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Today, MPs in the House of Commons are debating and will be voting on a series of 'Indicative Votes' (similar to the ones they voted on last week). Among these are debates about possible softer versions of Brexit, such as a 'Common Market 2.0'.

However, surely Parliament is missing something here? Discussions about hard vs soft Brexit or a Common Market 2.0 relate to the UK's future trading relationship with the EU. However, the Brexit negotiations with the EU have not even reached that stage yet. Currently, the only thing that has been negotiated is a 'Withdrawal Agreement', which lays out the conditions of the UK's withdrawal from the Union. Trade negotiations will come afterwards.

So, surely it is entirely pointless to be debating and voting on what trade arrangement the UK wants, when they haven't even reached that stage of negotiations?

The EU has made their position clear that, regardless of what sort of trade agreement ends up being made, the UK will still have to accept the terms of the WA, before trade negotiations can begin. So, even if the UK Parliament votes in favor of a 'Common Market 2.0', they will still have to accept and sign the Withdrawal agreement (aka Theresa May's deal), that is being pushed by the EU.

So, is it not the case that many of these 'alternative' Brexit plans are not in fact alternatives at all, since May's deal will still have to be signed?

It seems to me that the choices facing the UK are as follows:

  1. Accept the Withdrawal agreement that the EU wants and move on to trade negotiations.
  2. Leave with no deal (hard Brexit).
  3. Revoke article 50 (i.e. no Brexit).
  4. Push the EU to change the Withdrawal agreement (although the EU has absolutely ruled this out).

What is the point in debating anything else right now?

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Two things have to be approved by the UK parliament - the Withdrawal Agreement and the accompanying Political Declaration. Many of these potential changes would be to the contents of the political declaration, a document detailing the intentions for the coming negotiations.

There is also a more political motivation, in that many MPs see these votes as a chance for parliament to have some power on the government's strategy, and will only approve the deal if the negotiations are likely to be taken in a direction that satisfies them. Many would rather either revoke article 50 or leave with no deal (depending on their views on brexit) than have the negotiations taken in a direction they dislike, therefore they will not approve the Withdrawal Agreement and Political Declaration without some sort of guarantee that the negotiations will follow the path they desire.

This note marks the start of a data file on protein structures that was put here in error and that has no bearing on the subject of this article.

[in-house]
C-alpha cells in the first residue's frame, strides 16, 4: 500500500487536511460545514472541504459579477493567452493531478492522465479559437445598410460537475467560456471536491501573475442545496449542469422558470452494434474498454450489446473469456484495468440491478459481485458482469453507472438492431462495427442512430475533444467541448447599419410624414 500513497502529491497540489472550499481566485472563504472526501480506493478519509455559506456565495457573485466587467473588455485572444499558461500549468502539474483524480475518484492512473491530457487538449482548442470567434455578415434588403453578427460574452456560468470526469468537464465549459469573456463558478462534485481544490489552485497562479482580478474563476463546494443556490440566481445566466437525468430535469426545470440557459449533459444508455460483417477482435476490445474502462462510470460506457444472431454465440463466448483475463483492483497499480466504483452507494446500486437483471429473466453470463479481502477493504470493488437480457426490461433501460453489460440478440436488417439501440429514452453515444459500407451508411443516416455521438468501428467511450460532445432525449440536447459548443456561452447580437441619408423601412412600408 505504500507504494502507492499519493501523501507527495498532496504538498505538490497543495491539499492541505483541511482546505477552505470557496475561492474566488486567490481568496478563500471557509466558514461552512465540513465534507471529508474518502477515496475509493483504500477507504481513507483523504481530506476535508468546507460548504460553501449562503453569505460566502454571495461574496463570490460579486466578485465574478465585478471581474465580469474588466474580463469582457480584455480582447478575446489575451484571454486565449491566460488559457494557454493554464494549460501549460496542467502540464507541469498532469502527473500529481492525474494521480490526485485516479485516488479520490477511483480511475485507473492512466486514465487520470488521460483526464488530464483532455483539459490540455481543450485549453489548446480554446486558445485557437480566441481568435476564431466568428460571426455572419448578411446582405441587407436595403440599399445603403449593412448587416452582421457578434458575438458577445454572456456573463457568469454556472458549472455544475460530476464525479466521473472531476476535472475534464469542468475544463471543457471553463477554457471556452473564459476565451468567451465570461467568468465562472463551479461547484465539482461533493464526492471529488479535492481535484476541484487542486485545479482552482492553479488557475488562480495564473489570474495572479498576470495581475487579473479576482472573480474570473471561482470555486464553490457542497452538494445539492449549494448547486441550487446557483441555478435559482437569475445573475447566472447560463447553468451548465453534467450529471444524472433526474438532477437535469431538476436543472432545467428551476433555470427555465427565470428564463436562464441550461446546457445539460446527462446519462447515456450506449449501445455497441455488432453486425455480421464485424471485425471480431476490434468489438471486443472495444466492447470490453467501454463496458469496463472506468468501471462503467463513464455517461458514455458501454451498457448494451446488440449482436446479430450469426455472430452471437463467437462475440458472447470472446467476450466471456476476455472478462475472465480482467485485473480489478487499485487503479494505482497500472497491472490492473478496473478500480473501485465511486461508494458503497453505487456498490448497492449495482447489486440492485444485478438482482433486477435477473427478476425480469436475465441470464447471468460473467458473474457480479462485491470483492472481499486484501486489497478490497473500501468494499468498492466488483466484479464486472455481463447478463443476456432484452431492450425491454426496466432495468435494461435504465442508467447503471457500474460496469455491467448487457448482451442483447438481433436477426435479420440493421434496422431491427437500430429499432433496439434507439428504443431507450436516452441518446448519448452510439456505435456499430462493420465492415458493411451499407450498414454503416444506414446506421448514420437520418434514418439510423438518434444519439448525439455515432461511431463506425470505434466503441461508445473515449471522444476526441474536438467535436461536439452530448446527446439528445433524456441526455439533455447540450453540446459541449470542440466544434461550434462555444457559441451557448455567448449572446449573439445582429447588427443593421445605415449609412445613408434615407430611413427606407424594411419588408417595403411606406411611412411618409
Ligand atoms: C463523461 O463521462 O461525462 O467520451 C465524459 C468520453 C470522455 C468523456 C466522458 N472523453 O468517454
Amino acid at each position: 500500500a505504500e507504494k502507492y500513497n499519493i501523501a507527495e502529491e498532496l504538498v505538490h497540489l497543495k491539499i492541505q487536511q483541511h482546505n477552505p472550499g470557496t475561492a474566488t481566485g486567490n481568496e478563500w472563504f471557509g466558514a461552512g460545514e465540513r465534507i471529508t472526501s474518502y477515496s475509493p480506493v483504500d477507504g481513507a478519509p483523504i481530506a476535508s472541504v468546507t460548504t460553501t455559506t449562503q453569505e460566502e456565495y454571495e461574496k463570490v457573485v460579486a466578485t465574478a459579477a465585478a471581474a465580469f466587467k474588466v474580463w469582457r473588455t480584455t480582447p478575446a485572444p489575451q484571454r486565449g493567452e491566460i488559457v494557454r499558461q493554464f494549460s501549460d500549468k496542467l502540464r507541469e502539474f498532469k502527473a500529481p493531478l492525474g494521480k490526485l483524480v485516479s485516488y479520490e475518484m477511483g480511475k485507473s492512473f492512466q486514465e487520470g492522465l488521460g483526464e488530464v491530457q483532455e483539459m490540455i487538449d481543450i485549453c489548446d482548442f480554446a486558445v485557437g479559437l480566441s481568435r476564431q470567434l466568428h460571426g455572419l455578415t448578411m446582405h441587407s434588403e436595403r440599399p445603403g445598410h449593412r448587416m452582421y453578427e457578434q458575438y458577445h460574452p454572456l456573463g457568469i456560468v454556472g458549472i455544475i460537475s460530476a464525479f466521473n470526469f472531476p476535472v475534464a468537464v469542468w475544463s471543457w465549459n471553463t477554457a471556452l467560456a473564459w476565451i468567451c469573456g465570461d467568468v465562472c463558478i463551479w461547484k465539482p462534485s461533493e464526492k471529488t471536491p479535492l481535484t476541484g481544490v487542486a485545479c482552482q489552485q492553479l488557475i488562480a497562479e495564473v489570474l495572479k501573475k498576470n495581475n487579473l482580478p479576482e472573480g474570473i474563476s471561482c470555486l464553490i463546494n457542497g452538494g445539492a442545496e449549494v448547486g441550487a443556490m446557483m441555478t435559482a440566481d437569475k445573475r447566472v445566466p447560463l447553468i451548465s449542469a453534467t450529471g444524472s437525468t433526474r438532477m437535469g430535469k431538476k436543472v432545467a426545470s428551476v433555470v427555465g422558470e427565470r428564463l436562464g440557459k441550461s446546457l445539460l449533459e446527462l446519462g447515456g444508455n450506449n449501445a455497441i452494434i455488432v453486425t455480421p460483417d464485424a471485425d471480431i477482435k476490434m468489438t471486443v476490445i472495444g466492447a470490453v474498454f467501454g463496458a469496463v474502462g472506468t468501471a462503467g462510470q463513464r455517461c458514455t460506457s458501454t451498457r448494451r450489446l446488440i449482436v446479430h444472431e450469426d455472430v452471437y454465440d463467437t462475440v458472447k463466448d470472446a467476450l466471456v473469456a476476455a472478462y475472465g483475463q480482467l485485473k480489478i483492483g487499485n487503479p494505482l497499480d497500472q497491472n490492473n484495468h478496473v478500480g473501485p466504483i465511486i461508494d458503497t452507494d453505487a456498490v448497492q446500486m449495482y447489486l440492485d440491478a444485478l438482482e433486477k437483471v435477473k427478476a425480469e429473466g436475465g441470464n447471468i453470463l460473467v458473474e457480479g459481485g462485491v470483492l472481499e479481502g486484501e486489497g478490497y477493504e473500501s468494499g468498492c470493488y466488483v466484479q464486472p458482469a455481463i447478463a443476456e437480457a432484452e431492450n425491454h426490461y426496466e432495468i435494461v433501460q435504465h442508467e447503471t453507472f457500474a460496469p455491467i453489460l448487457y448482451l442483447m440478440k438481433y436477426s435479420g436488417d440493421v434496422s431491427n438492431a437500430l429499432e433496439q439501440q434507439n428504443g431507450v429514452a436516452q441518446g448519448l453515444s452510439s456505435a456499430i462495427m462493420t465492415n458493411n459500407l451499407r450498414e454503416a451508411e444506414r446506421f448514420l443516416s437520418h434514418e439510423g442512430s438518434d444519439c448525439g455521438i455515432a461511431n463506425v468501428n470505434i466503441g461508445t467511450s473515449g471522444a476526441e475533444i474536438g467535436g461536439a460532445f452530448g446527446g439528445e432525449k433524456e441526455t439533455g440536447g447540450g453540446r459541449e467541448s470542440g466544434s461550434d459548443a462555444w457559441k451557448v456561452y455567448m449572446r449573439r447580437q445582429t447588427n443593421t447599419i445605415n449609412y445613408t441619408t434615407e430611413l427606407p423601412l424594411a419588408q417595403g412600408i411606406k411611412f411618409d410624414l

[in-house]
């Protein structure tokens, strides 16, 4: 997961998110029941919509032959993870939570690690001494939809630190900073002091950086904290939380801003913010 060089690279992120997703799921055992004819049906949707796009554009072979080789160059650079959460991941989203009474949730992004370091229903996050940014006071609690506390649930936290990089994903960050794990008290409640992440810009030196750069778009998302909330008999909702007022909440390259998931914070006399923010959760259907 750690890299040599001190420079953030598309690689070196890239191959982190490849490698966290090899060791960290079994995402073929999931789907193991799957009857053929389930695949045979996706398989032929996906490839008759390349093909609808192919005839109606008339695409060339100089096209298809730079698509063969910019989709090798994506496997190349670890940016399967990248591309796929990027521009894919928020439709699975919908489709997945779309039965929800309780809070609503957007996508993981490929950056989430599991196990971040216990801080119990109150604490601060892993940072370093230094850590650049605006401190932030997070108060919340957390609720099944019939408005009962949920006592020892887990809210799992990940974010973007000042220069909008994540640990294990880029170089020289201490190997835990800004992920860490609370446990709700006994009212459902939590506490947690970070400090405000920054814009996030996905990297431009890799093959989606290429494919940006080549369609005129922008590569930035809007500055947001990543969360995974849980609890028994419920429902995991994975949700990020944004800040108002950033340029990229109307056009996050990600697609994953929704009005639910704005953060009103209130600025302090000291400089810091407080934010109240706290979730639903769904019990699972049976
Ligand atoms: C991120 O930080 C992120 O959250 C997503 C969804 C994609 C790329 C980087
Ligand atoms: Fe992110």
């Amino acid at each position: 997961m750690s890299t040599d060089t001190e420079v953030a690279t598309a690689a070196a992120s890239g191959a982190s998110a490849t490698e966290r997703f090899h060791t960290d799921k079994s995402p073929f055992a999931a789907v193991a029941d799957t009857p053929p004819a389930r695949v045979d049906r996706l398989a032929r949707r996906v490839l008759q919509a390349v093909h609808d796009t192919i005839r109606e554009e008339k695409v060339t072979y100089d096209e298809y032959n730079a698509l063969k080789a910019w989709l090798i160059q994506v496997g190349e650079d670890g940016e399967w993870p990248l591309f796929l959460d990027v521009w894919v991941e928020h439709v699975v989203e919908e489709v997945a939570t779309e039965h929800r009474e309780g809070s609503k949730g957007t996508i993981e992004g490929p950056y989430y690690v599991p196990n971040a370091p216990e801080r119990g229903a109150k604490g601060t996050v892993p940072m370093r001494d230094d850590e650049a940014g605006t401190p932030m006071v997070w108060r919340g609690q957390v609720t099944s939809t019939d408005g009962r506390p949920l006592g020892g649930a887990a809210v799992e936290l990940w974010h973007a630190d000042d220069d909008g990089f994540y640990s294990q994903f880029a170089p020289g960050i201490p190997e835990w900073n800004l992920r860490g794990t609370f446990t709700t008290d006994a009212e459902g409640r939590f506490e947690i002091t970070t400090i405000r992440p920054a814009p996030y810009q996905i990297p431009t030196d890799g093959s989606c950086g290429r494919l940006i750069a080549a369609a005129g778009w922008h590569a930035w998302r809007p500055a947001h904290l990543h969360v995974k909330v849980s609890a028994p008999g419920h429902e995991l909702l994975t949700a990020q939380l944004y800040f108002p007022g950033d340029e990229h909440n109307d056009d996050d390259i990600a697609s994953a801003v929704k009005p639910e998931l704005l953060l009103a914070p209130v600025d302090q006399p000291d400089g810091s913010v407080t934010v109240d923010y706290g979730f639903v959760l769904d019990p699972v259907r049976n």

As a third point, some MPs believe that these changes will negate the need for some elements of the withdrawal agreement that they find objectionable, and will only approve a version with those elements removed. (they could of course attempt to seek these changes in the next phase, thus making those sections of the withdrawal agreement redundant but it would appear that some people are not willing to take that risk.)

  • I think you make some good points. But still, it seems like an awful lot of time spent arguing over details of the desired intention of negotiations with another party, which haven't even begun yet. It seems that May's days are numbered, so those negotiations are most likely going to be under a different UK Government anyway. – Time4Tea Apr 1 at 15:36
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    This answer also helps explain the "Blindfold Brexit" comments from the lead up to Friday's meaningful vote #3 that were never really expanded on in the coverage I read. – Jontia Apr 1 at 15:45
  • @Time4Tea: yes but the EU is asking the UK for their vision for way forward; they want to know this by April 10... or else no-deal Brexit happens on the 12th. – Fizz Apr 1 at 16:21
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    Two things have to be approved by the UK parliament - this answer could be improved by explaining why both have to be approved and what happens if one isn't. – Bobson Apr 1 at 16:51
  • @time4tea like a chess game, the players can think a few moves ahead. The indicative votes determine what the next PM will have to do - which determines who it might be. And it's far from given that she will be removed now having survived so far. Remember that she won a leadership contest a few months ago. – pjc50 Apr 1 at 16:56
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It should be noted that the indicative votes aren't principally a mechanism for negotiating with the European Council. They are a mechanism for MPs to negotiate with each other and with the Government (i.e. the executive).

Indeed Amendment C, supporting continued membership of the EU customs union is sufficiently mistrustful of the latter to take the following form

That this House instructs the Government to:

  1. ensure that any Withdrawal Agreement and Political Declaration negotiated with the EU must include, as a minimum, a commitment to negotiate a permanent and comprehensive UK-wide customs union with the EU;